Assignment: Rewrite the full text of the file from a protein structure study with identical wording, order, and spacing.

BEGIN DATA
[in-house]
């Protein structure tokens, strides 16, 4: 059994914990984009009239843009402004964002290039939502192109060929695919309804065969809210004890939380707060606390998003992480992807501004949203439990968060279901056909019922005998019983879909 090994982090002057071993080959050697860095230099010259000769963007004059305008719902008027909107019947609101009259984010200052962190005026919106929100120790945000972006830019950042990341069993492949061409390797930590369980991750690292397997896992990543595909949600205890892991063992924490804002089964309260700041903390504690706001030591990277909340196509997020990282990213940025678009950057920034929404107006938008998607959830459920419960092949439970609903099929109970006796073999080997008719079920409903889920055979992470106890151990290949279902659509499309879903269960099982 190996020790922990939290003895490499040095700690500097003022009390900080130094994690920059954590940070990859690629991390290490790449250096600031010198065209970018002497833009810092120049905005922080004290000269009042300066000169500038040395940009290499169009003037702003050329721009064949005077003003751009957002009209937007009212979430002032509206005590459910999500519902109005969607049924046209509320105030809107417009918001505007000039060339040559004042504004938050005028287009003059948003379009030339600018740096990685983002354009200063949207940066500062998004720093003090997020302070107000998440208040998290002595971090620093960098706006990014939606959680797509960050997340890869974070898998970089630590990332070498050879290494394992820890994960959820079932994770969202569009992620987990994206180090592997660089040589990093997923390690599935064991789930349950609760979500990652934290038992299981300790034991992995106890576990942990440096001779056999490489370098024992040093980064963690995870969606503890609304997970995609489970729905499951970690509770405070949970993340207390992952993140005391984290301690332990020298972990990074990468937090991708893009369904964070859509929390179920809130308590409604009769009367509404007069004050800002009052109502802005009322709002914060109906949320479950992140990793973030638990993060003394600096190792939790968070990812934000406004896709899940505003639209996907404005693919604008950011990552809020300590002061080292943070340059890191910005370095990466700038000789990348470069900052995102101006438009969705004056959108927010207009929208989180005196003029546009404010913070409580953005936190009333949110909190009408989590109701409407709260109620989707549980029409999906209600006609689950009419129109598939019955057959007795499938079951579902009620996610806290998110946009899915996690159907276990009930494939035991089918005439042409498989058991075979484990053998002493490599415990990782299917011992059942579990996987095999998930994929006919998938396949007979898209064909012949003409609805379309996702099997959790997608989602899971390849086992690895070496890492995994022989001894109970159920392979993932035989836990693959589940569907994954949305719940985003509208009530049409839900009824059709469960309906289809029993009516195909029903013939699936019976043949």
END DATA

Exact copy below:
[in-house]
């Protein structure tokens, strides 16, 4: 059994914990984009009239843009402004964002290039939502192109060929695919309804065969809210004890939380707060606390998003992480992807501004949203439990968060279901056909019922005998019983879909 090994982090002057071993080959050697860095230099010259000769963007004059305008719902008027909107019947609101009259984010200052962190005026919106929100120790945000972006830019950042990341069993492949061409390797930590369980991750690292397997896992990543595909949600205890892991063992924490804002089964309260700041903390504690706001030591990277909340196509997020990282990213940025678009950057920034929404107006938008998607959830459920419960092949439970609903099929109970006796073999080997008719079920409903889920055979992470106890151990290949279902659509499309879903269960099982 190996020790922990939290003895490499040095700690500097003022009390900080130094994690920059954590940070990859690629991390290490790449250096600031010198065209970018002497833009810092120049905005922080004290000269009042300066000169500038040395940009290499169009003037702003050329721009064949005077003003751009957002009209937007009212979430002032509206005590459910999500519902109005969607049924046209509320105030809107417009918001505007000039060339040559004042504004938050005028287009003059948003379009030339600018740096990685983002354009200063949207940066500062998004720093003090997020302070107000998440208040998290002595971090620093960098706006990014939606959680797509960050997340890869974070898998970089630590990332070498050879290494394992820890994960959820079932994770969202569009992620987990994206180090592997660089040589990093997923390690599935064991789930349950609760979500990652934290038992299981300790034991992995106890576990942990440096001779056999490489370098024992040093980064963690995870969606503890609304997970995609489970729905499951970690509770405070949970993340207390992952993140005391984290301690332990020298972990990074990468937090991708893009369904964070859509929390179920809130308590409604009769009367509404007069004050800002009052109502802005009322709002914060109906949320479950992140990793973030638990993060003394600096190792939790968070990812934000406004896709899940505003639209996907404005693919604008950011990552809020300590002061080292943070340059890191910005370095990466700038000789990348470069900052995102101006438009969705004056959108927010207009929208989180005196003029546009404010913070409580953005936190009333949110909190009408989590109701409407709260109620989707549980029409999906209600006609689950009419129109598939019955057959007795499938079951579902009620996610806290998110946009899915996690159907276990009930494939035991089918005439042409498989058991075979484990053998002493490599415990990782299917011992059942579990996987095999998930994929006919998938396949007979898209064909012949003409609805379309996702099997959790997608989602899971390849086992690895070496890492995994022989001894109970159920392979993932035989836990693959589940569907994954949305719940985003509208009530049409839900009824059709469960309906289809029993009516195909029903013939699936019976043949």